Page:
<i>This article was originally published in June 1994 for the 50th anniversary of D-Day.</i>
At 12:32 a.m. on June 6, 1944, the sixth year of World War II, most residents of the Lehigh Valley were probably sleeping, or trying to sleep.
At the office of The Morning Call, the paper was preparing to put out its first edition of the Tuesday paper.
The big news was the American capture of Rome, the first Axis capital to fall to Allied troops. President Roosevelt had pledged aid to help war-ravaged Italy; Pope Pius XII was expressing thanks that the city was saved from further destruction. In a hint of the still uncertain future was a report that the Polish prime minister had come to Washington to discuss with the State Department its disagreement with Soviet Union over the post-war border.
But then the teletype machines started to rattle like crazy. Reports were coming in that the German news agency Transocean was reporting Allied landings in Normandy. Nobody was sure what was really happening. The previous Saturday, a 22-year-old AP sender named Joan Ellis had accidently put out over the wire from London the word that Allies had landed in France. That mistake had made newsmen across America wary.
When the first edition of the Call hit the streets, it bore the headline, "GERMANS SAY INVASION STARTED." The Associated Press story pointed out that the Allies had yet to confirm these reports. "The German broadcast could be one which Allied leaders have expected would be made with the purpose of usetting (upsetting) patriot plans inside the conquered countries," AP said cautiously. A little box added that the War Department claimed to have no knowledge of any invasion.
Three hours later, confirmation of the invasion came from Allied headquarters. The Call's third edition bore the headline, "ALLIES LAND ON COAST OF FRANCE."
By then, many people across the Valley were awake. Friends began calling friends with the news. The newspaper was swamped with phone calls. But overall, the reaction was not one of celebration.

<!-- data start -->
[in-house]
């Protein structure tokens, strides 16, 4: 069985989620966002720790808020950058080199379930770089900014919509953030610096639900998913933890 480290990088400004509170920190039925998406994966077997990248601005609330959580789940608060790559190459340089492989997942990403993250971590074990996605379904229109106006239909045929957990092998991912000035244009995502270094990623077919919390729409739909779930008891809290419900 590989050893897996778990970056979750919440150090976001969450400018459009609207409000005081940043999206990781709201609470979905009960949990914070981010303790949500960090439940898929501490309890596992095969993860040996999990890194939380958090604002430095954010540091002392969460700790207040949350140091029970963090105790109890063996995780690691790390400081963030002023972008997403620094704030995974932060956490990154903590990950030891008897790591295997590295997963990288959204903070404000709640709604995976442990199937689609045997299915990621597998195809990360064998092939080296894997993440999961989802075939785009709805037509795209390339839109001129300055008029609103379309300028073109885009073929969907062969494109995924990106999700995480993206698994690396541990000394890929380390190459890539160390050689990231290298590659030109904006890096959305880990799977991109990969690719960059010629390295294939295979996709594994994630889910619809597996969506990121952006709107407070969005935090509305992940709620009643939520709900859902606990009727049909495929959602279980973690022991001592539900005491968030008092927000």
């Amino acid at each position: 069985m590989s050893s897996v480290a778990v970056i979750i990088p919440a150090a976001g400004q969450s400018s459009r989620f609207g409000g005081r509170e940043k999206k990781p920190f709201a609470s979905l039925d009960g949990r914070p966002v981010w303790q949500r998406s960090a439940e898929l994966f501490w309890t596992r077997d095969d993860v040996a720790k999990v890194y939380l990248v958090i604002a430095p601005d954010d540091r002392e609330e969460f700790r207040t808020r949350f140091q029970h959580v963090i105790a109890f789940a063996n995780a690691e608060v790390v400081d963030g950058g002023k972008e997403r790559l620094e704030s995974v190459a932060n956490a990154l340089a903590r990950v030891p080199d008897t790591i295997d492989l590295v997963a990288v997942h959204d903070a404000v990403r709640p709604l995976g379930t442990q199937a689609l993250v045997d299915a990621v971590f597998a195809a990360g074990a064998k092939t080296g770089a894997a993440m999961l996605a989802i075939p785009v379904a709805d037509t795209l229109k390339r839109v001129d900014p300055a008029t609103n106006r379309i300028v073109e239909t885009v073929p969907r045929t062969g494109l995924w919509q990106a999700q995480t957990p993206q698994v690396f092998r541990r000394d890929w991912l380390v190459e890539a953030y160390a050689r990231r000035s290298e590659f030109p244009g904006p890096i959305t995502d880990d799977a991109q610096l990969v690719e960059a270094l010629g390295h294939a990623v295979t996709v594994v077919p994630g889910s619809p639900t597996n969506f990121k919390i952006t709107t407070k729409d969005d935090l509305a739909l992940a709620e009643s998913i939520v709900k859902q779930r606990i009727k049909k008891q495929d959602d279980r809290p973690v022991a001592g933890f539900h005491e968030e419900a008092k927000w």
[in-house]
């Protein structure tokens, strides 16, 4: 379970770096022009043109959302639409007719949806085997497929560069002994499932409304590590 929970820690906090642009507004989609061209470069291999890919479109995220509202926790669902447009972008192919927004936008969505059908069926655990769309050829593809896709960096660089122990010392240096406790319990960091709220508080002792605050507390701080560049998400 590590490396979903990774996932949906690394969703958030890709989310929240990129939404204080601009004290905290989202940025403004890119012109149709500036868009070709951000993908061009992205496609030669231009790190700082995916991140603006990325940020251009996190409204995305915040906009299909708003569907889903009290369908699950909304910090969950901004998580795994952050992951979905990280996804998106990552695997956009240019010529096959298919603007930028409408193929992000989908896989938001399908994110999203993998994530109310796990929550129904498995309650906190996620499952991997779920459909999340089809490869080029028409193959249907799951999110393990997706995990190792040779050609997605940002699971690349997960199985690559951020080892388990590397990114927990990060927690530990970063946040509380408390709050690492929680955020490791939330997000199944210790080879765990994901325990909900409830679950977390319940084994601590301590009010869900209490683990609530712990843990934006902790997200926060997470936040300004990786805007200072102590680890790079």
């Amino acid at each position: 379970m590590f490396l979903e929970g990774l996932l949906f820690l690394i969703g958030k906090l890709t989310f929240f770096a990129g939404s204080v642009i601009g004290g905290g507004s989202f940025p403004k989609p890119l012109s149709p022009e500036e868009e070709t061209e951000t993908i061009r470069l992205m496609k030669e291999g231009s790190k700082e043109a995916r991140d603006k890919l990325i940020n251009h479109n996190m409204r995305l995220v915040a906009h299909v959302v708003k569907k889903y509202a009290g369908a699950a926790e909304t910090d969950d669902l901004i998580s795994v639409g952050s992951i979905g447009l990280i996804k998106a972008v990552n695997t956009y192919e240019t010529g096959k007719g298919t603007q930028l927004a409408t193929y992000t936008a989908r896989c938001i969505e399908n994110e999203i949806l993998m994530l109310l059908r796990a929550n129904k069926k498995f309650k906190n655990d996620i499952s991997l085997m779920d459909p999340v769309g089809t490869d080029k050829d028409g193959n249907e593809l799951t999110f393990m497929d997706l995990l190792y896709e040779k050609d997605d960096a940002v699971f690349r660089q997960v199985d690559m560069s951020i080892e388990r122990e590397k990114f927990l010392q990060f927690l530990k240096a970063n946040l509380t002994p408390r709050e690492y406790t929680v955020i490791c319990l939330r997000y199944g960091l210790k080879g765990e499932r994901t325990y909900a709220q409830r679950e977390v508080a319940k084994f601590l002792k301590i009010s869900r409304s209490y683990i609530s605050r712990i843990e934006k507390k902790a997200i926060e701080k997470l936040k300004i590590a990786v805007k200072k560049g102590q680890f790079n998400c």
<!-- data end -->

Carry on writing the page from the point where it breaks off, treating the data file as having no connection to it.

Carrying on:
"This community made D-Day a day of devotion, dedication and determination," The Call later wrote
"Instead of screeching factory whistles and raucous horns, they heard only church bells that called the community to prayer and the chimes that wafted more prayers across the city."
People weren't yet sure whether the invasion would mean jubilation or heartache.
For many people, the word of the invasion had a personal meaning. They saw the face of a father, husband, brother or son when they prayed. And sadly for some, D-Day was to bring heartbreaking news. On June 26, the parents and family of Pfc. Robert R. Whitehead at 156 Hamilton St. would be the first Allentown family to learn that their son had been killed on D-Day.
(Whitehead's brother Rolland, also an Army private, later wrote a letter home to his family when he found his brother's grave in France. It was printed in the Morning Call on Oct. 6.
"Seeing Bob's grave was the saddest experience I have ever encountered and it left me brokenhearted," Rolland Whitehead wrote. "I never gave up hope that Bob might be alive but, seeing that grave has resigned me to the fact that he was gone. Leaving him here alone will be the hardest, ... but someday he will be brought back to rest in peace in the country he fought and died for." On Feb. 14, 1948, Robert Whitehead was reburied in Cedar Hill Memorial Park with a military guard of honor provided by the Greater Allentown Post 13, VFW.)
The day after D-Day, many stores around the area opened late or not at all, to give their employees a chance to attend religious services. That evening, many churches across the Valley held special services that were well-attended. At Muhlenberg College, the military officers taking training courses packed the chapel service.
Soon, there was evidence that the war had taken a turn. At the Victory booth in Allentown's Center Square, large maps of the invasion front that showed the progress of the troops with lights, were set up. Loudspeakers were set up to broadcast the latest news from Europe.
On Friday, June 9, a special program was held at the Victory booth. It featured Army Signal Corps film of American troops getting ready for D-Day. Late on the morning of June 6, city park employees began to place American flags in the light standards along Hamilton Street from Penn to 12th streets.
Of course, even with the D-Day landings, a lot of life went on as it had before. Hess's, Leh's and Zollinger's had big advertisements for Father's Day, coming in a few weeks. At the Lyric, the summer theater season was about to begin with a production of "You Can't Take It With You."
There was escapism aplenty at the movies: Danny Kaye and Dinah Shore were opening at the Boyd Theater in the MGM musical "Up In Arms." Gregory Peck and Tamara Toumanova starred in the war drama "Days of Glory" at the Rialto, and a young singer named Mel Torme was featured with the Bob Crosby Orchestra in "Pardon My Rhythm" at the Earle.
But it was clear a new determination had taken over the Lehigh Valley's war effort after D-Day. Perhaps it was summed up best by The Morning Call's editorial for June 6, 1944: "The Great Push Has Begun."
The editor went on to praise the Allied effort and to point out the formidable task ahead. But for him, success was assured. "This is what the world will hope and pray for, inasmuch as by every day the war is shortened, so will anticipated human loses be reduced."Copyright © 2014, The Baltimore Sun